The Richard Nixon Presidential Library and Museum in Yorba Linda, California reopens today following a $15 million overhaul.
Previously criticized for a lack of modern technology as well as a partisan approach to chronicling the 37th president's controversial tenure in the Oval Office, the facility has been updated with videos, interactive touch-screen monitors, and a more even-handed, less overtly pro-Nixon version of events such as the Watergate scandal, the Vietnam war, and the president's historic trip to China.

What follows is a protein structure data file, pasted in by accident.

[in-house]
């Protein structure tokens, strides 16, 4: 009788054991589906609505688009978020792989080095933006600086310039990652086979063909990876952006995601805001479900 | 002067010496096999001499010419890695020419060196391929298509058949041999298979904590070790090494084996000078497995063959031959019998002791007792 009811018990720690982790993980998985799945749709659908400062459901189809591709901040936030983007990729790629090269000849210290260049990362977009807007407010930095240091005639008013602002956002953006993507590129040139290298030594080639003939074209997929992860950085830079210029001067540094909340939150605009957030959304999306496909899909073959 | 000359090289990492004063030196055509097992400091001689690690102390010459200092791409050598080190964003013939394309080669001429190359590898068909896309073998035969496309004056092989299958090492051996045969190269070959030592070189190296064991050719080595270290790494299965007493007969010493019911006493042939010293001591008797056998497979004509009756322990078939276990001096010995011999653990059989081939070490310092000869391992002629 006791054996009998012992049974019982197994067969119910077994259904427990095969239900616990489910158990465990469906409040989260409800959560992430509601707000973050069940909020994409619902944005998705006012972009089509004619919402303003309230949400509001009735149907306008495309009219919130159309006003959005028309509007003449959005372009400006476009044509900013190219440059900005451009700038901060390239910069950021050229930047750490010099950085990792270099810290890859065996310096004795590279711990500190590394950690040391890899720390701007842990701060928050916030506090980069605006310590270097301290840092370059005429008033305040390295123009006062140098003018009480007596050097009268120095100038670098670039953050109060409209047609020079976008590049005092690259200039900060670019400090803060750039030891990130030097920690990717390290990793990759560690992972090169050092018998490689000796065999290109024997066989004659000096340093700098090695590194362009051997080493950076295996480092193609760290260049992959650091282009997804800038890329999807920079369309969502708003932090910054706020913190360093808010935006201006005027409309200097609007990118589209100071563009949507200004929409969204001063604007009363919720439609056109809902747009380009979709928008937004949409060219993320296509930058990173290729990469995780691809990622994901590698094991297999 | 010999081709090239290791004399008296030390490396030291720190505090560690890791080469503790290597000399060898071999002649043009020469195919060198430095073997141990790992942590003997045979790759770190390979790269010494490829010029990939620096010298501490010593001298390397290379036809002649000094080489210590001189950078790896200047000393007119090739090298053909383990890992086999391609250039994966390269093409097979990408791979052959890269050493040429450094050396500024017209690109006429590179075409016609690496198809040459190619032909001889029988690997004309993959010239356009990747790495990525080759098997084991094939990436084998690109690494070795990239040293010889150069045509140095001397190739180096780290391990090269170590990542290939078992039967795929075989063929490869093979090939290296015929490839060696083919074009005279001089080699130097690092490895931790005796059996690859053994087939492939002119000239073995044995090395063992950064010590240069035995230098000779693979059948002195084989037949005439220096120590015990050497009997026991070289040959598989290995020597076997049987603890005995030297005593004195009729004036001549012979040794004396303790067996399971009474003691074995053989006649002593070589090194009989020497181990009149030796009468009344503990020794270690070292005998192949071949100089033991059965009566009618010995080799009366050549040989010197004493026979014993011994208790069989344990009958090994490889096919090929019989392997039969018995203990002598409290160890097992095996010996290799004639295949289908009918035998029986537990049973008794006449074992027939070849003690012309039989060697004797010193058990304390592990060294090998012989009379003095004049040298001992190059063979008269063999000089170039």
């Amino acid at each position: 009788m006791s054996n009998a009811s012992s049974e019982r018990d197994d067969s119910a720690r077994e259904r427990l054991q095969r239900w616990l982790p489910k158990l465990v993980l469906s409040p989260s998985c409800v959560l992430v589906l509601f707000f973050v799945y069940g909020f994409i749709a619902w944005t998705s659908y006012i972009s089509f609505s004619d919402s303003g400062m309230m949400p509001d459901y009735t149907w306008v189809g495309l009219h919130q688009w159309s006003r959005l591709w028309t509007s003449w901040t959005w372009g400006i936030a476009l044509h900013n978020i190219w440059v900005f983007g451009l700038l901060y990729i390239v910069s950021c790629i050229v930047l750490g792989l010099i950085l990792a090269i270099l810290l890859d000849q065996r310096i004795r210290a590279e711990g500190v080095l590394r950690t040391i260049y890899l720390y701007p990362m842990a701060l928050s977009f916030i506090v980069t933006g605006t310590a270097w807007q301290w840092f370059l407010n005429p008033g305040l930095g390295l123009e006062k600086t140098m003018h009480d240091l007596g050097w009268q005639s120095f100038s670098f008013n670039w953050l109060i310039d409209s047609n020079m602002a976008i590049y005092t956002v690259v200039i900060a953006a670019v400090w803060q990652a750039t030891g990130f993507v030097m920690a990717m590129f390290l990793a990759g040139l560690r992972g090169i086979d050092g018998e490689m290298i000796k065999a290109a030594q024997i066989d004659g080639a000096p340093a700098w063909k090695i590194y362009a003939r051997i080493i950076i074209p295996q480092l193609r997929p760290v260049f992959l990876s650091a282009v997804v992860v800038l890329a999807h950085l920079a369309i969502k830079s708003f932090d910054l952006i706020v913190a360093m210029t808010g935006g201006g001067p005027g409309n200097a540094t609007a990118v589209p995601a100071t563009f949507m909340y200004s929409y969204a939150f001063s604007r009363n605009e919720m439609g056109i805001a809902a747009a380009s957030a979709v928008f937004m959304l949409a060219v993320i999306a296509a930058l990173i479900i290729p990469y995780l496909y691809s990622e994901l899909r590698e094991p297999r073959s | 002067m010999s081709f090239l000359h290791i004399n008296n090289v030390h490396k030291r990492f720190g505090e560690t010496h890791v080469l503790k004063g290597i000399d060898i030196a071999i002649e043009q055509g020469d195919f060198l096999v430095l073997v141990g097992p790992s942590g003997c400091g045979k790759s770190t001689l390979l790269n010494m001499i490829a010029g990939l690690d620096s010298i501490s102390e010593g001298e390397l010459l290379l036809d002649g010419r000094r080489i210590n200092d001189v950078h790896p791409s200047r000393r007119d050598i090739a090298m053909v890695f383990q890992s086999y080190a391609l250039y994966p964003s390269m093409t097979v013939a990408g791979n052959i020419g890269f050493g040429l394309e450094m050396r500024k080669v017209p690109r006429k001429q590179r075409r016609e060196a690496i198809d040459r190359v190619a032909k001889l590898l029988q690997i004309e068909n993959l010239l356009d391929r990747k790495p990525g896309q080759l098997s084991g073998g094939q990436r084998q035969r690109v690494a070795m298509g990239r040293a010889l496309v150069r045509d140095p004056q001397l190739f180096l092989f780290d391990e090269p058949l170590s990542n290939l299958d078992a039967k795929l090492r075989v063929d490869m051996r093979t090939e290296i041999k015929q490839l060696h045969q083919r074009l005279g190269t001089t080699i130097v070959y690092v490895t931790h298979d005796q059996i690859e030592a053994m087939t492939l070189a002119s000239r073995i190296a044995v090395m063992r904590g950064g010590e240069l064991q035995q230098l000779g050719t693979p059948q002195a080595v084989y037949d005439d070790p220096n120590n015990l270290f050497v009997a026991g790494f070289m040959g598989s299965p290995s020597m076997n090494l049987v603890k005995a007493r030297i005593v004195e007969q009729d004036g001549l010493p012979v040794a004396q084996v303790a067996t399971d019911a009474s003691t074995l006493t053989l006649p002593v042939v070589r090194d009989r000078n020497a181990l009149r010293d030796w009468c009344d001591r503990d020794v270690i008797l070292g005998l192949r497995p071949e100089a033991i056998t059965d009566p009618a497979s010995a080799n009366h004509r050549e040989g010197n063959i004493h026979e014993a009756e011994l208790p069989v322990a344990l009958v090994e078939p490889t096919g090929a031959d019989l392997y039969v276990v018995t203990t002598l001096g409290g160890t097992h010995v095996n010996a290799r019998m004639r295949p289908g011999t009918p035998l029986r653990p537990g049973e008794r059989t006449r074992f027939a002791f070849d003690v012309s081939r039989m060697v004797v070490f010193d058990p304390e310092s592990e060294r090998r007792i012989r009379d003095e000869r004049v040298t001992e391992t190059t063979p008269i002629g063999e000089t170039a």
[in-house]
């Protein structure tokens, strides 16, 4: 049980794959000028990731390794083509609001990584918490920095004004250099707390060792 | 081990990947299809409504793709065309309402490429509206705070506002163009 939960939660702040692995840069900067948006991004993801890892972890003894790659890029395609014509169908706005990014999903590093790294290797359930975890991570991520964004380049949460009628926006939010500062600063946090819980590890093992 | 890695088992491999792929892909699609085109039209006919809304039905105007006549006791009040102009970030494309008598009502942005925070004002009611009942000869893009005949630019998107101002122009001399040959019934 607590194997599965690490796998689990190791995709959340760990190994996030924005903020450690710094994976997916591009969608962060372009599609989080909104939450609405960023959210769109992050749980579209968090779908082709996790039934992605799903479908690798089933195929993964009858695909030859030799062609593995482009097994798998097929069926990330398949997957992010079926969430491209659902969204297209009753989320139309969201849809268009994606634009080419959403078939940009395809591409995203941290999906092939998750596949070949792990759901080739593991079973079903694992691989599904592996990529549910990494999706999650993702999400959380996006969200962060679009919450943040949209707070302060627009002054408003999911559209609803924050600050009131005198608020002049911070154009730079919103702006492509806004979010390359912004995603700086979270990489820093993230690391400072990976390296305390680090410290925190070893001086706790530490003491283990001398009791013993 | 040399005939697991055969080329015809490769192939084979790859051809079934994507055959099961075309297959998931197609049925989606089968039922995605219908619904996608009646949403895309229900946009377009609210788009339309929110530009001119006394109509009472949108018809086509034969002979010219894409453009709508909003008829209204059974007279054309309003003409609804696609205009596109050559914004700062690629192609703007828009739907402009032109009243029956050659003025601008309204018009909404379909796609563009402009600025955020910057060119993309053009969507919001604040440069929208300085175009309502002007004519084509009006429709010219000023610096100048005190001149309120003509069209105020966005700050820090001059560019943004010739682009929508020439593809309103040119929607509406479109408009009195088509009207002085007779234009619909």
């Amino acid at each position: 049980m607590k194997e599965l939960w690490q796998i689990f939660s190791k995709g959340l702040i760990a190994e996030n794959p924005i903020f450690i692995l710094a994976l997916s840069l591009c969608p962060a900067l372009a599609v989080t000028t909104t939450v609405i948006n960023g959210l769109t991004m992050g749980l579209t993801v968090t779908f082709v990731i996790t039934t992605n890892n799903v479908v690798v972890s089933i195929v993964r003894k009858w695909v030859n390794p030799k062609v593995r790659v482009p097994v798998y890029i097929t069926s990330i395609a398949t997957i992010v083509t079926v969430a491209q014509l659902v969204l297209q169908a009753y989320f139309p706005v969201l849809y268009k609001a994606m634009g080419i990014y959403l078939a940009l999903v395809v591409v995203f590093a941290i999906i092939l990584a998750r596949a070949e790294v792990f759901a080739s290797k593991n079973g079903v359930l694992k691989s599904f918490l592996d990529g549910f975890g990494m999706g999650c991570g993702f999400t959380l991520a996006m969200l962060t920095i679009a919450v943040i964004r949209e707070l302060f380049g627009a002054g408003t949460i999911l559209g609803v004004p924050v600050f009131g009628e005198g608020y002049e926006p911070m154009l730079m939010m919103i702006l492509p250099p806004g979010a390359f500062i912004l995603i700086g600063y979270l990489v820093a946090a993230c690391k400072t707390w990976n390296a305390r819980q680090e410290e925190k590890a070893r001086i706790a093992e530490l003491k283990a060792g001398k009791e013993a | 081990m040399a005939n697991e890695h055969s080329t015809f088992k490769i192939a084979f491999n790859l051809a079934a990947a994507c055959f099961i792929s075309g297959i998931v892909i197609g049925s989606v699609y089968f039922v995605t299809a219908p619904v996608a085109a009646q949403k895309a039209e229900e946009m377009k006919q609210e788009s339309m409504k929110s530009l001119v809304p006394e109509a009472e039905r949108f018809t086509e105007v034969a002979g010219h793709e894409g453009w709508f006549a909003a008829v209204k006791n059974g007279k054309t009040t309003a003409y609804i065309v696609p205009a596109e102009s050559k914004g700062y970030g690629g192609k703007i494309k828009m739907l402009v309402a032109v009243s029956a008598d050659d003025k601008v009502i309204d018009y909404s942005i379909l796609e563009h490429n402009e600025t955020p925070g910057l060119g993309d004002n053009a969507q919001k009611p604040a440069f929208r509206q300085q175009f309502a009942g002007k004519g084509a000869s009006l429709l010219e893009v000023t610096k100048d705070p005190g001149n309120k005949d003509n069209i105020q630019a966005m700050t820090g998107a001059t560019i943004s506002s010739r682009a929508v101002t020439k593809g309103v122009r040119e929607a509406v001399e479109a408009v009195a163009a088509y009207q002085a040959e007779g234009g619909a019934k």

The museum was built with private funds but was turned over to the National Archives in 2007. In addition to updating the site's look and electronic gizmos, that organization brought in a panel of four historians to make sure that exhibits were clear, fair, and accurate.
To provide context for contemporary visitors, there are oversize photos depicting the turmoil of the late 1960s and interactive displays that let you test your own decision-making in scenarios Nixon faced—the Cambodian crisis, Soviet relations, and so on—and compare them with what the president actually did.
Who knows? Maybe you'd secretly bug your office, too.